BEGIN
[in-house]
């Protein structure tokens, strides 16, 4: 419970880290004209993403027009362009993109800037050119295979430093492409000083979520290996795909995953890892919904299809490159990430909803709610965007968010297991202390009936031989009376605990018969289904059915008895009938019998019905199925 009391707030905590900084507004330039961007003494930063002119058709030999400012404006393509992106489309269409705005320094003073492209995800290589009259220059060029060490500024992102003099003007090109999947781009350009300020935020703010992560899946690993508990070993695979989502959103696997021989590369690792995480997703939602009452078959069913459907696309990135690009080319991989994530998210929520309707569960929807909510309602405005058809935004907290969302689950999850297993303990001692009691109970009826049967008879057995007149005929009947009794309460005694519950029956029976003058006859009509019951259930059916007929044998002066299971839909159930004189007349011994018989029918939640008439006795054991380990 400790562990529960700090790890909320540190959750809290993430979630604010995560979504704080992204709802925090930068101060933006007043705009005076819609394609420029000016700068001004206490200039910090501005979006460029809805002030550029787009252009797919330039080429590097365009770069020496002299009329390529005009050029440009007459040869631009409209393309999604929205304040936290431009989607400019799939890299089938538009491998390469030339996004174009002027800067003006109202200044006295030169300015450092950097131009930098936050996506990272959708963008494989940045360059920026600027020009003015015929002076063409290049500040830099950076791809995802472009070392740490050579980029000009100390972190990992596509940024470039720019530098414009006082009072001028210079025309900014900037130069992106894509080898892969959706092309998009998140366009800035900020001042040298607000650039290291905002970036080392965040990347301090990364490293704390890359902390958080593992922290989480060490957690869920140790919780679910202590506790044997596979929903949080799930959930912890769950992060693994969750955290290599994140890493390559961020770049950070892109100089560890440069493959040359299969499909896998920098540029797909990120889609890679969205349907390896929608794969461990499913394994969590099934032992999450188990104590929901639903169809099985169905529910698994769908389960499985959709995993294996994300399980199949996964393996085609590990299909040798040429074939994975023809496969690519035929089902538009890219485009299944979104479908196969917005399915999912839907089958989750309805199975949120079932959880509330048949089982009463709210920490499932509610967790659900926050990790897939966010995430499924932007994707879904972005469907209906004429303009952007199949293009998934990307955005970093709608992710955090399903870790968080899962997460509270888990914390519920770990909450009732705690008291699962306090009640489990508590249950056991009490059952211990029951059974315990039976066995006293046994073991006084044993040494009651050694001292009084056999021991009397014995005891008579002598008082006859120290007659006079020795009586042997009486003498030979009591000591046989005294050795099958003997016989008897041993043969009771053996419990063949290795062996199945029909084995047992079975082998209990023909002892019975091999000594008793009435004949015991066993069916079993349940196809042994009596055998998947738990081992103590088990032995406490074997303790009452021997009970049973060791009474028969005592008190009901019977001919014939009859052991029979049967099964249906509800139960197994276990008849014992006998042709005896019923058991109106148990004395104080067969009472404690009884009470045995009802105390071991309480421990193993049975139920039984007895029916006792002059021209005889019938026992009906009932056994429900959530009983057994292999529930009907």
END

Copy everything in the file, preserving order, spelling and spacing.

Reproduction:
[in-house]
């Protein structure tokens, strides 16, 4: 419970880290004209993403027009362009993109800037050119295979430093492409000083979520290996795909995953890892919904299809490159990430909803709610965007968010297991202390009936031989009376605990018969289904059915008895009938019998019905199925 009391707030905590900084507004330039961007003494930063002119058709030999400012404006393509992106489309269409705005320094003073492209995800290589009259220059060029060490500024992102003099003007090109999947781009350009300020935020703010992560899946690993508990070993695979989502959103696997021989590369690792995480997703939602009452078959069913459907696309990135690009080319991989994530998210929520309707569960929807909510309602405005058809935004907290969302689950999850297993303990001692009691109970009826049967008879057995007149005929009947009794309460005694519950029956029976003058006859009509019951259930059916007929044998002066299971839909159930004189007349011994018989029918939640008439006795054991380990 400790562990529960700090790890909320540190959750809290993430979630604010995560979504704080992204709802925090930068101060933006007043705009005076819609394609420029000016700068001004206490200039910090501005979006460029809805002030550029787009252009797919330039080429590097365009770069020496002299009329390529005009050029440009007459040869631009409209393309999604929205304040936290431009989607400019799939890299089938538009491998390469030339996004174009002027800067003006109202200044006295030169300015450092950097131009930098936050996506990272959708963008494989940045360059920026600027020009003015015929002076063409290049500040830099950076791809995802472009070392740490050579980029000009100390972190990992596509940024470039720019530098414009006082009072001028210079025309900014900037130069992106894509080898892969959706092309998009998140366009800035900020001042040298607000650039290291905002970036080392965040990347301090990364490293704390890359902390958080593992922290989480060490957690869920140790919780679910202590506790044997596979929903949080799930959930912890769950992060693994969750955290290599994140890493390559961020770049950070892109100089560890440069493959040359299969499909896998920098540029797909990120889609890679969205349907390896929608794969461990499913394994969590099934032992999450188990104590929901639903169809099985169905529910698994769908389960499985959709995993294996994300399980199949996964393996085609590990299909040798040429074939994975023809496969690519035929089902538009890219485009299944979104479908196969917005399915999912839907089958989750309805199975949120079932959880509330048949089982009463709210920490499932509610967790659900926050990790897939966010995430499924932007994707879904972005469907209906004429303009952007199949293009998934990307955005970093709608992710955090399903870790968080899962997460509270888990914390519920770990909450009732705690008291699962306090009640489990508590249950056991009490059952211990029951059974315990039976066995006293046994073991006084044993040494009651050694001292009084056999021991009397014995005891008579002598008082006859120290007659006079020795009586042997009486003498030979009591000591046989005294050795099958003997016989008897041993043969009771053996419990063949290795062996199945029909084995047992079975082998209990023909002892019975091999000594008793009435004949015991066993069916079993349940196809042994009596055998998947738990081992103590088990032995406490074997303790009452021997009970049973060791009474028969005592008190009901019977001919014939009859052991029979049967099964249906509800139960197994276990008849014992006998042709005896019923058991109106148990004395104080067969009472404690009884009470045995009802105390071991309480421990193993049975139920039984007895029916006792002059021209005889019938026992009906009932056994429900959530009983057994292999529930009907």